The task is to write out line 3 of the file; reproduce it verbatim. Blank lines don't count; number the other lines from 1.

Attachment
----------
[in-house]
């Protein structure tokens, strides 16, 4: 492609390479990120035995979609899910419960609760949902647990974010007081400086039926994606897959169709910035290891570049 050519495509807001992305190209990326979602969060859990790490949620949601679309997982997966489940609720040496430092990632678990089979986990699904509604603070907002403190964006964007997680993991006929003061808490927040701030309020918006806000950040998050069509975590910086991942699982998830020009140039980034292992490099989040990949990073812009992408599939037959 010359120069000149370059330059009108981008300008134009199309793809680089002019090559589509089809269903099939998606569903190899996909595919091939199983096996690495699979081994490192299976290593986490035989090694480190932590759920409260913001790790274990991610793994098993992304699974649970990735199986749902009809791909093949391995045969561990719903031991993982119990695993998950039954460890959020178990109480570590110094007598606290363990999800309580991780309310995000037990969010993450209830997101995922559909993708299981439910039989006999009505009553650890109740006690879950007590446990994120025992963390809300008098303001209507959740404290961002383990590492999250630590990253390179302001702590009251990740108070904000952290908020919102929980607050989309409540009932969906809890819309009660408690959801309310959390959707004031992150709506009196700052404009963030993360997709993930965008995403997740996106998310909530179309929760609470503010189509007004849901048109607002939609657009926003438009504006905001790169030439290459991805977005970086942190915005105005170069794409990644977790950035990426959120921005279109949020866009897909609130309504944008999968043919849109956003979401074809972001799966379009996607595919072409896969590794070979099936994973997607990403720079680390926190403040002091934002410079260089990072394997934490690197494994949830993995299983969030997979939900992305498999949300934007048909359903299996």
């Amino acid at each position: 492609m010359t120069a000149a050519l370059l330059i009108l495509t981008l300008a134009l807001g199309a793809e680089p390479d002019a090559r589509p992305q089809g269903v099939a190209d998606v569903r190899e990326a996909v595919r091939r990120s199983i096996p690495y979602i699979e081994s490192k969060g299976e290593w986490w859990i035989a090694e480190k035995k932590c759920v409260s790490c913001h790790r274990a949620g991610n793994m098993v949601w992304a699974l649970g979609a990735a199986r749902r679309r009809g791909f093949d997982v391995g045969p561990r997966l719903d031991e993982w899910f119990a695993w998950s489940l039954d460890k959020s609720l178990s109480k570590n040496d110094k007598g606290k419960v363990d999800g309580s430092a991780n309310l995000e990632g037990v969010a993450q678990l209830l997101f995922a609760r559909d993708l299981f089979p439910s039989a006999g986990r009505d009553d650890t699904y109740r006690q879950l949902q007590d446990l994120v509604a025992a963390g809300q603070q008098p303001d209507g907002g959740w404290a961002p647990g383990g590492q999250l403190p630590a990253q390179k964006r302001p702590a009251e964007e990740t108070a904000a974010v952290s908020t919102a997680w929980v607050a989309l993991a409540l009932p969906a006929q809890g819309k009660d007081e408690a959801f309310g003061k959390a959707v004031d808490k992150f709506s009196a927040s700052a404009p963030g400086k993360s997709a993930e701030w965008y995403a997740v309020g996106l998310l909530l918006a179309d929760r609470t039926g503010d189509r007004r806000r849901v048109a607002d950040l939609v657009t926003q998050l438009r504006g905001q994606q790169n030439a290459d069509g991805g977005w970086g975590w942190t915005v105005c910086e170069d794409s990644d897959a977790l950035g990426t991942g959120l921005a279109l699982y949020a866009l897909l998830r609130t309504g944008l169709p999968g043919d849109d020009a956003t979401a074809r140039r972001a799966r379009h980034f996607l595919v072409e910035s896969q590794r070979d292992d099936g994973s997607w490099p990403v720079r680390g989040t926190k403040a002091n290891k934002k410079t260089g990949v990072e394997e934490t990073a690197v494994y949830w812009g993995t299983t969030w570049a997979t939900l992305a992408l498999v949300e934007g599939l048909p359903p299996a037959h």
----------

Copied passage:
């Amino acid at each position: 492609m010359t120069a000149a050519l370059l330059i009108l495509t981008l300008a134009l807001g199309a793809e680089p390479d002019a090559r589509p992305q089809g269903v099939a190209d998606v569903r190899e990326a996909v595919r091939r990120s199983i096996p690495y979602i699979e081994s490192k969060g299976e290593w986490w859990i035989a090694e480190k035995k932590c759920v409260s790490c913001h790790r274990a949620g991610n793994m098993v949601w992304a699974l649970g979609a990735a199986r749902r679309r009809g791909f093949d997982v391995g045969p561990r997966l719903d031991e993982w899910f119990a695993w998950s489940l039954d460890k959020s609720l178990s109480k570590n040496d110094k007598g606290k419960v363990d999800g309580s430092a991780n309310l995000e990632g037990v969010a993450q678990l209830l997101f995922a609760r559909d993708l299981f089979p439910s039989a006999g986990r009505d009553d650890t699904y109740r006690q879950l949902q007590d446990l994120v509604a025992a963390g809300q603070q008098p303001d209507g907002g959740w404290a961002p647990g383990g590492q999250l403190p630590a990253q390179k964006r302001p702590a009251e964007e990740t108070a904000a974010v952290s908020t919102a997680w929980v607050a989309l993991a409540l009932p969906a006929q809890g819309k009660d007081e408690a959801f309310g003061k959390a959707v004031d808490k992150f709506s009196a927040s700052a404009p963030g400086k993360s997709a993930e701030w965008y995403a997740v309020g996106l998310l909530l918006a179309d929760r609470t039926g503010d189509r007004r806000r849901v048109a607002d950040l939609v657009t926003q998050l438009r504006g905001q994606q790169n030439a290459d069509g991805g977005w970086g975590w942190t915005v105005c910086e170069d794409s990644d897959a977790l950035g990426t991942g959120l921005a279109l699982y949020a866009l897909l998830r609130t309504g944008l169709p999968g043919d849109d020009a956003t979401a074809r140039r972001a799966r379009h980034f996607l595919v072409e910035s896969q590794r070979d292992d099936g994973s997607w490099p990403v720079r680390g989040t926190k403040a002091n290891k934002k410079t260089g990949v990072e394997e934490t990073a690197v494994y949830w812009g993995t299983t969030w570049a997979t939900l992305a992408l498999v949300e934007g599939l048909p359903p299996a037959h």